Saturday, 9 May 2009

The impermanence of images

18 years ago Craig Brown - at that point as good a younger wet Tory as Murdoch ever allowed in - commented in The Sunday Times about the ubiquity at that point of The Rubbish In Leicester Square.  As he pointed out, it was ever-present largely because it could be used as an instant, universally-understood signifier of the events which led to the collapse of British socialism and union power, the way it had charged over the top when the times were good and created the climate where much of the working class were willing to "vote Tory this time" as another Murdoch paper had told them (the most ubiquitous then-current image of the early 1990s - The McDonald's In Red Square - similarly reached its status because it was obviously the most instant shorthand imaginable for the collapse of communism and the triumph of American-led global capitalism).

But that was not the sole reason for the footage's constant appearance in the late 1980s and early 1990s.  Until 1992/3, the 1970s were very widely viewed rather as the 1980s were during the Britpop era, as a time of horrific, empty pop-cultural nadir and worn-out politics which deserved to be destroyed (not that the worn-out politics of the 1980s ever actually were destroyed, alas, but Britpop - as we know - saw a mass delusion that they would and could be). There was also a continuing mass media desire, in the run-up to the 1992 election, to convince floating voters that the Labour Party was still essentially unchanged from what it had been in the 1970s, that if they were foolish enough to put it in power we'd see a return to strikes and shortages, and some (especially in the right-wing press, where images of early 1979 were often shown, and allusions to the period made, for no particular reason) may have thought that the more we saw these images, the more likely we'd be to give the Tories another chance. They may well have had some effect.  But very soon after the 1992 election the purely pop-cultural "70s revival" saw in a rewritten history where such things were now a boring diversion, and parallel to this the mass media in the mid-1990s became fervently determined to get New Labour into power, which meant hiding any signs of what the party had once been and how it had lost power in its earlier incarnation.  The Rubbish In Leicester Square began to fade in prominence.

Now the 1980s were the new dark age, both pop-culturally and (hypocritically) politically, and the most powerful and visceral images of the miners' strike, up to and including Orgreave, were more frequently shown, as a sort of reminder of everything we had escaped (although it was, as we know, a misleading fool's paradise).  This situation would remain for the last few years of the century, when '80s pop-cultural revivalism was still a contentious issue.  Nine years after Craig Brown commented on the ubiquity of The Rubbish In Leicester Square, I observed on a mailing list that it was now seen if anything less often, because of the dominant simplified pop-driven view of the '70s into which it simply couldn't fit (and also, of course, because Blair still ruled absolutely supreme at that moment).  But the worm was soon to turn, and nine further years on it has now not so much turned as rotated many grotesque times over.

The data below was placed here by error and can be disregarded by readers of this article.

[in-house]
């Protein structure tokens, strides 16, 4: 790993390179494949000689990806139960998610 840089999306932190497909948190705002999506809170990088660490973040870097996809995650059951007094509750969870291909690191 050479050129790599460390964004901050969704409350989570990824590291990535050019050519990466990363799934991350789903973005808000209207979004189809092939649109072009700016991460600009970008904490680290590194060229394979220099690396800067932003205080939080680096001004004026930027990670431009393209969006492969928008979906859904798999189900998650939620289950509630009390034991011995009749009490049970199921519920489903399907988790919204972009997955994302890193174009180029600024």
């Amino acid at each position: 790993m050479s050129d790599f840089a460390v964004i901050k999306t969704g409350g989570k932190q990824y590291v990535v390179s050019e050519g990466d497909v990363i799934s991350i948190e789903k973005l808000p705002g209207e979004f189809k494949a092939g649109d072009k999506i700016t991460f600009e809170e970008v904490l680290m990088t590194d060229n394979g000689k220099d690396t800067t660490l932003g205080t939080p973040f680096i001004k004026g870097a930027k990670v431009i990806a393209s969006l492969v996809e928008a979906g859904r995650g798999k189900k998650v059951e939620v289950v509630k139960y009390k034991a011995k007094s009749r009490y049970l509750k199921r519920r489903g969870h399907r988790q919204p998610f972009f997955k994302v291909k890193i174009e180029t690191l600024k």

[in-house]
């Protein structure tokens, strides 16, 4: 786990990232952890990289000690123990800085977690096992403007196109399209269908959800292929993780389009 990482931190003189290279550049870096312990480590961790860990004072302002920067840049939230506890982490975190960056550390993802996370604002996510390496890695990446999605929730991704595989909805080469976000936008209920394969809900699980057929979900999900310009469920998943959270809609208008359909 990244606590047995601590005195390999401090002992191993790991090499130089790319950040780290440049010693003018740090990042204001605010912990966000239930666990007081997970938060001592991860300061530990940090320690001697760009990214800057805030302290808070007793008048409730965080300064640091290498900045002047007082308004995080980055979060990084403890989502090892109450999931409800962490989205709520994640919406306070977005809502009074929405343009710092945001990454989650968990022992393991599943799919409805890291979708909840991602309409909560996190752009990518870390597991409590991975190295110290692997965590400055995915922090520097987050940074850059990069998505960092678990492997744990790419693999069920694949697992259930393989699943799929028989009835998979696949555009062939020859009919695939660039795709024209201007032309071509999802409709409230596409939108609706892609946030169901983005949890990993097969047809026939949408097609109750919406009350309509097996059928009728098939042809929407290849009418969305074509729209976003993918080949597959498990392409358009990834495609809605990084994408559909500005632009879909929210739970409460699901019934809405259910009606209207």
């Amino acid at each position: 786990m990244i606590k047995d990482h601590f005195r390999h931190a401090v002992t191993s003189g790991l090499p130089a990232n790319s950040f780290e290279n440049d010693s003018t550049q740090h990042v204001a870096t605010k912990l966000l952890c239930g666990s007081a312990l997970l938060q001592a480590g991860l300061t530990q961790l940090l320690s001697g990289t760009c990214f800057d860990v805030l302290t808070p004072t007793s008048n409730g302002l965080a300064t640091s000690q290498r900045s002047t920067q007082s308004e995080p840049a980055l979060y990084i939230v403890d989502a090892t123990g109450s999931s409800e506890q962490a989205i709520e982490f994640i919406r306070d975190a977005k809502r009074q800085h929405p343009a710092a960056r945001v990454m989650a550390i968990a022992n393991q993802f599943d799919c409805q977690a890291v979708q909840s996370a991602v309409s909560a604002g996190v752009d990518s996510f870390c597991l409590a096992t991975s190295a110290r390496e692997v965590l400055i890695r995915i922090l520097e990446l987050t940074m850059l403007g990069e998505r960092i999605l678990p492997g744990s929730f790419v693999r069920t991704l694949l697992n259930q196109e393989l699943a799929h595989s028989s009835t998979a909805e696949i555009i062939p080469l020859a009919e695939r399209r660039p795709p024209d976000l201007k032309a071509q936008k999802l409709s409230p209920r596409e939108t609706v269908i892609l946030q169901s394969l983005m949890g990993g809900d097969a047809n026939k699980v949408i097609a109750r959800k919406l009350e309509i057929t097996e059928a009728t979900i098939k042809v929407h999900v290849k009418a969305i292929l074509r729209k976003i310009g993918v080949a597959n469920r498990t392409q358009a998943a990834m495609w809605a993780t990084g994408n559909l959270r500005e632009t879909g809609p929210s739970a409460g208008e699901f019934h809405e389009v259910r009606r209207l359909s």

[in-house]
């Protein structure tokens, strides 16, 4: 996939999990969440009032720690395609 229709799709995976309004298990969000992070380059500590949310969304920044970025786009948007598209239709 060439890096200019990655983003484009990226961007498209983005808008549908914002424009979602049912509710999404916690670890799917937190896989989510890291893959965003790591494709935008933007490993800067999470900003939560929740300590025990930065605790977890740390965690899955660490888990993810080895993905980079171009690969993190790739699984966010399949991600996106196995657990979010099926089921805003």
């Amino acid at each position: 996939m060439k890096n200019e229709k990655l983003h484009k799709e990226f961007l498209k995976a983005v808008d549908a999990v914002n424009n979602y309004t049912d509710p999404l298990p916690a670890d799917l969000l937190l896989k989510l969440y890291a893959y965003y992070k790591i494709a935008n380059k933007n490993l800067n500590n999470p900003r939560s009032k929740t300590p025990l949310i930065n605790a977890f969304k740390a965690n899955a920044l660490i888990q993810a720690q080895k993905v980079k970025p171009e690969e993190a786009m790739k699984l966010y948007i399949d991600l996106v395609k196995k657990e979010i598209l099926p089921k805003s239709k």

The Rubbish In Leicester Square is now, decisively, back - back because the narrative of our times is that a Labour government is useless, played-out, exhausted, and probably sending us economically back to the 1970s while it's at it.  Tellingly, and fitting perfectly with this narrative, the 25th anniversary of the miners' strike this year has been notably played down.  There was some tokenistic coverage on BBC Four, but BBC2 and Channel 4 certainly did not repeat their strong 20th anniversary coverage for the 25th. It is hard to deny that this is not purely because pop-cultural '80s revivalism is now so big (it was already dominant five years ago), but in fact largely because the mass media generally, as was not the case in 2004, are now either determined to get the Tories back in power or sort of accepting that it probably won't be all that bad, and therefore the vast tensions and polarisations of the 1980s simply have to be hidden from retrospective view, with anything that doesn't fit into instant nostalgia being removed for the same reasons that led to the general disappearance of The Rubbish In Leicester Square a decade ago.  The only real sequel to The Rubbish In Leicester Square - that yuppie-in-braces-and-brick-sized-mobile-phone shot which had it not been for digitisation would probably have gone black and white with the overuse that probably began at some point in the mid-1990s - continues its recurrence, but now with a much less condemnatory and often almost celebratory tone than it originally had.

What does this tell us?  It tells us that time, and politics, are a vicious circle of amnesia.  But sometimes they really do get better, and sometimes they really do get worse.  I fear we are in for the latter.

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